Best Film Cameras (35mm & Medium Format)
Film cameras are making a resurgence in 2021, with many photographers craving that analogue photography experience.
There are hundreds of film cameras available, many of which can be bought second-hand for budget prices.
However, you need to know what you’re looking for – and that’s where this guide comes in!
After hundreds of hours spent in darkrooms developing film and scanning negatives over the years, the Shotkit team has the experience and knowledge to recommend all the best film cameras available today.
We’ll be concentrating on single-lens reflex (SLR) 35mm film cameras, but will also introduce some compact, point and shoot, rangefinder camera and medium format models too.
So grab your rolls of film, vintage lenses and light meter and let’s get stuck in!
Table of Contents
Best 35mm Film Cameras in 2021
We’ve split this guide up into 2 sections – the first is about the humble 35mm film camera and the second is concerning our medium format recommendations.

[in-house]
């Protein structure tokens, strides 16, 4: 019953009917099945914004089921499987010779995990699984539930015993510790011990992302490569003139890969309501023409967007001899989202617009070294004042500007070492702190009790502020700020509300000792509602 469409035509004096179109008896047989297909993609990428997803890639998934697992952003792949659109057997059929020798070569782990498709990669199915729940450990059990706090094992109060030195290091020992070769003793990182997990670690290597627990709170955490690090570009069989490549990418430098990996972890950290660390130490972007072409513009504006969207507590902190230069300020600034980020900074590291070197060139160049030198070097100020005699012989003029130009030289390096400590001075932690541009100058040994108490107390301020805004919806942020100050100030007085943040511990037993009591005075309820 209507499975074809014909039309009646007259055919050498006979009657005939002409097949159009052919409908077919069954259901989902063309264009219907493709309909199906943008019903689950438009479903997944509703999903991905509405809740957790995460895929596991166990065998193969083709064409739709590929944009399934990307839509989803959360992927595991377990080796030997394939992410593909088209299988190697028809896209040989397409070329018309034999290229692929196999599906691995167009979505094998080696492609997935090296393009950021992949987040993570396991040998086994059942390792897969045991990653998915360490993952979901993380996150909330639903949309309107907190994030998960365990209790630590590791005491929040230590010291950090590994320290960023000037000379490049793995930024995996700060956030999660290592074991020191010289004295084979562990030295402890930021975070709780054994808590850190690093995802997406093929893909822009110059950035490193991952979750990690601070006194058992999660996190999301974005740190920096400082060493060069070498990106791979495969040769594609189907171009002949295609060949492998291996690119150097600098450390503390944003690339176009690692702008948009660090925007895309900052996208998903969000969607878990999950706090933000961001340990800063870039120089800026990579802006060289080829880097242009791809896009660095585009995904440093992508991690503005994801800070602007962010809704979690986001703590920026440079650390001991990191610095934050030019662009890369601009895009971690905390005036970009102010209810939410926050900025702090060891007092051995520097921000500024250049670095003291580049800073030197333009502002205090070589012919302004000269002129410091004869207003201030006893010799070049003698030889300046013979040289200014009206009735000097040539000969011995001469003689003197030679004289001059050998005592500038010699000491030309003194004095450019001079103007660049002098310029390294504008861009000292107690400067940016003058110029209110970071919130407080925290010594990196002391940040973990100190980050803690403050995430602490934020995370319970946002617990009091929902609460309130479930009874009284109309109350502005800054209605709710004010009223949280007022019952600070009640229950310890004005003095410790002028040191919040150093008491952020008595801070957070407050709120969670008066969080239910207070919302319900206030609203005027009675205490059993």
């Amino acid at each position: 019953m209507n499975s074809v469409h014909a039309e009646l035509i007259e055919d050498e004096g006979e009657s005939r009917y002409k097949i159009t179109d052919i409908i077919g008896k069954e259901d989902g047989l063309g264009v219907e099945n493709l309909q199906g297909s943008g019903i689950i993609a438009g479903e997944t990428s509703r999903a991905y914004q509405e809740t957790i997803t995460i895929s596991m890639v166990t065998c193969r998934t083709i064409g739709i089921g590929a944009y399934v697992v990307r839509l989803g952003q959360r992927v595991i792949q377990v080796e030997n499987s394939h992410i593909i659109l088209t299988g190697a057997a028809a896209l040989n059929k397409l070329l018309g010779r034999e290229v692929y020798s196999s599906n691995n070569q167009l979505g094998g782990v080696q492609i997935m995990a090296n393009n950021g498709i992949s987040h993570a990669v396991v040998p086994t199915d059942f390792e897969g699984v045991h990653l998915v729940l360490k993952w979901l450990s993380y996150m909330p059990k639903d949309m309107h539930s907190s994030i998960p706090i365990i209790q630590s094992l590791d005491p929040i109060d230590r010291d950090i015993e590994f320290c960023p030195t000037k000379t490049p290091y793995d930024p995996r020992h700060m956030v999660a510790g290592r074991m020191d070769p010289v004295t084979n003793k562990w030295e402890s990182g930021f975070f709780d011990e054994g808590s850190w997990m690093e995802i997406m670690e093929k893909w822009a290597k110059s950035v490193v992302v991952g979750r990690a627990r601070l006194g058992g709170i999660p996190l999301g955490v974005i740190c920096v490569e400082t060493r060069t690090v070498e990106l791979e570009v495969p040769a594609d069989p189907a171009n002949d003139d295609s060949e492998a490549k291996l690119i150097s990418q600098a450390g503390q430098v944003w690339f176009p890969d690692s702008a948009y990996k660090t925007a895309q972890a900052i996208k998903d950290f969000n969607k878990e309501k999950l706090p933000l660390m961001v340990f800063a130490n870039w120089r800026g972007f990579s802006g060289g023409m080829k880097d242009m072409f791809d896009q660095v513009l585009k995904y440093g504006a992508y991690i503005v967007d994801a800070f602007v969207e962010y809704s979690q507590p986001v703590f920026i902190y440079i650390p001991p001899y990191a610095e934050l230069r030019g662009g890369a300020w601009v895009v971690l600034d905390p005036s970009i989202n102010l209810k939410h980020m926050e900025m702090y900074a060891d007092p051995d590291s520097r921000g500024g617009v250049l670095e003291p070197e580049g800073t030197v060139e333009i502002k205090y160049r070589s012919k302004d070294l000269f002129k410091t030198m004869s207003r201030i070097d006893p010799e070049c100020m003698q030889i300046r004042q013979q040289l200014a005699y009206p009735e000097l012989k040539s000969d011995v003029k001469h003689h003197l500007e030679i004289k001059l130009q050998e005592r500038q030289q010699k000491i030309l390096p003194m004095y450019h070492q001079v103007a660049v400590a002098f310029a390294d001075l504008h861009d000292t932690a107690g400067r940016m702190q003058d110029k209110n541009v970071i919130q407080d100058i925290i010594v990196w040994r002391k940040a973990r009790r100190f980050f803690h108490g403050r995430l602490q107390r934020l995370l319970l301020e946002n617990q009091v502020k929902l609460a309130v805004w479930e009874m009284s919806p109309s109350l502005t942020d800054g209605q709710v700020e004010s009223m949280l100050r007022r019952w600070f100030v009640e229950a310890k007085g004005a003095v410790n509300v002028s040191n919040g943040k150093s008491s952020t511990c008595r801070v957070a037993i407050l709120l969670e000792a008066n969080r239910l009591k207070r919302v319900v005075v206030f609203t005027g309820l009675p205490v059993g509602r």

We’ve left large format out of the list completely, since, due to their size, weight, clunkiness and lack of availability, they’re unsuitable for most film photographers.
35mm film cameras are the obvious starting point for many beginning their journey in analog photography, and for good reason.
They’re compact, lightweight and if you opt for the more common SLR design, what you see through the viewfinder is exactly what you will photograph.
The big chunky dials found on many basic models along with the built-in light meters make 35mm film cameras a joy to use.
Canon AE-1 Program
The Canon AE-1 Program was the beginner film camera for hundreds of thousands of photographers around the world and with one of these around your neck, it’s not unusual for people to stop you and ask you about it.
If you set the AE-1 to “program” mode, it shoots completely automatically, and in 1981, this was something of a gamechanger.
You also have the option of shooting in aperture priority and shutter priority if you wish, or go fully manual.